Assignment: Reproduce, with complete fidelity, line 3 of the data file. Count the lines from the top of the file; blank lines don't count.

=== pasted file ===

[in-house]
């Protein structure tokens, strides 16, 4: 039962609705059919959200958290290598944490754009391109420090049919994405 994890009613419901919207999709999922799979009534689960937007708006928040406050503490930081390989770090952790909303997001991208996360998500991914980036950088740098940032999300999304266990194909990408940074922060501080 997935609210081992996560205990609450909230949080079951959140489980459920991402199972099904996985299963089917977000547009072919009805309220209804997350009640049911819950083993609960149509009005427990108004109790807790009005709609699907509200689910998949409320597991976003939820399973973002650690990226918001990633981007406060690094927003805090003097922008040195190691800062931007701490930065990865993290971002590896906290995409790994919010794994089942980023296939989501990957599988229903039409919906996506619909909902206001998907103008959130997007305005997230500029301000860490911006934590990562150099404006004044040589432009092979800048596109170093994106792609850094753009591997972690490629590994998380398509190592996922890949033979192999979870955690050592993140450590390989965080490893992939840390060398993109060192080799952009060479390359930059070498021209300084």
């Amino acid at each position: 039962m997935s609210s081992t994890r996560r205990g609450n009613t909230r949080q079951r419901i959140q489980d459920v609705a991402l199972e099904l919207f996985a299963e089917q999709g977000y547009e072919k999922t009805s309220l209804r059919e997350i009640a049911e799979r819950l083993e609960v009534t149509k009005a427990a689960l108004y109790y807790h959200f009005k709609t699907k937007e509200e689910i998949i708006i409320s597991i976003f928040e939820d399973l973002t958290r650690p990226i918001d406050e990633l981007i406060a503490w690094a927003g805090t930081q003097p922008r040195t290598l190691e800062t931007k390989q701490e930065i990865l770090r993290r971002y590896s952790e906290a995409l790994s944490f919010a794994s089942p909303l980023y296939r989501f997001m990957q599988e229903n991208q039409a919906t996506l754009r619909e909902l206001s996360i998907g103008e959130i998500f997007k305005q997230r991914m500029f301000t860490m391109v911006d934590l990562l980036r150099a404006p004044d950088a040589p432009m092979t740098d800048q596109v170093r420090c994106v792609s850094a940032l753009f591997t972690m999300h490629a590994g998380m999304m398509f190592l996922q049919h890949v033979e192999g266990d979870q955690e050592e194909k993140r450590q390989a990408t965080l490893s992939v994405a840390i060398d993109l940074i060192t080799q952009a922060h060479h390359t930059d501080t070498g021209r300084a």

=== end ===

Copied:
């Amino acid at each position: 039962m997935s609210s081992t994890r996560r205990g609450n009613t909230r949080q079951r419901i959140q489980d459920v609705a991402l199972e099904l919207f996985a299963e089917q999709g977000y547009e072919k999922t009805s309220l209804r059919e997350i009640a049911e799979r819950l083993e609960v009534t149509k009005a427990a689960l108004y109790y807790h959200f009005k709609t699907k937007e509200e689910i998949i708006i409320s597991i976003f928040e939820d399973l973002t958290r650690p990226i918001d406050e990633l981007i406060a503490w690094a927003g805090t930081q003097p922008r040195t290598l190691e800062t931007k390989q701490e930065i990865l770090r993290r971002y590896s952790e906290a995409l790994s944490f919010a794994s089942p909303l980023y296939r989501f997001m990957q599988e229903n991208q039409a919906t996506l754009r619909e909902l206001s996360i998907g103008e959130i998500f997007k305005q997230r991914m500029f301000t860490m391109v911006d934590l990562l980036r150099a404006p004044d950088a040589p432009m092979t740098d800048q596109v170093r420090c994106v792609s850094a940032l753009f591997t972690m999300h490629a590994g998380m999304m398509f190592l996922q049919h890949v033979e192999g266990d979870q955690e050592e194909k993140r450590q390989a990408t965080l490893s992939v994405a840390i060398d993109l940074i060192t080799q952009a922060h060479h390359t930059d501080t070498g021209r300084a």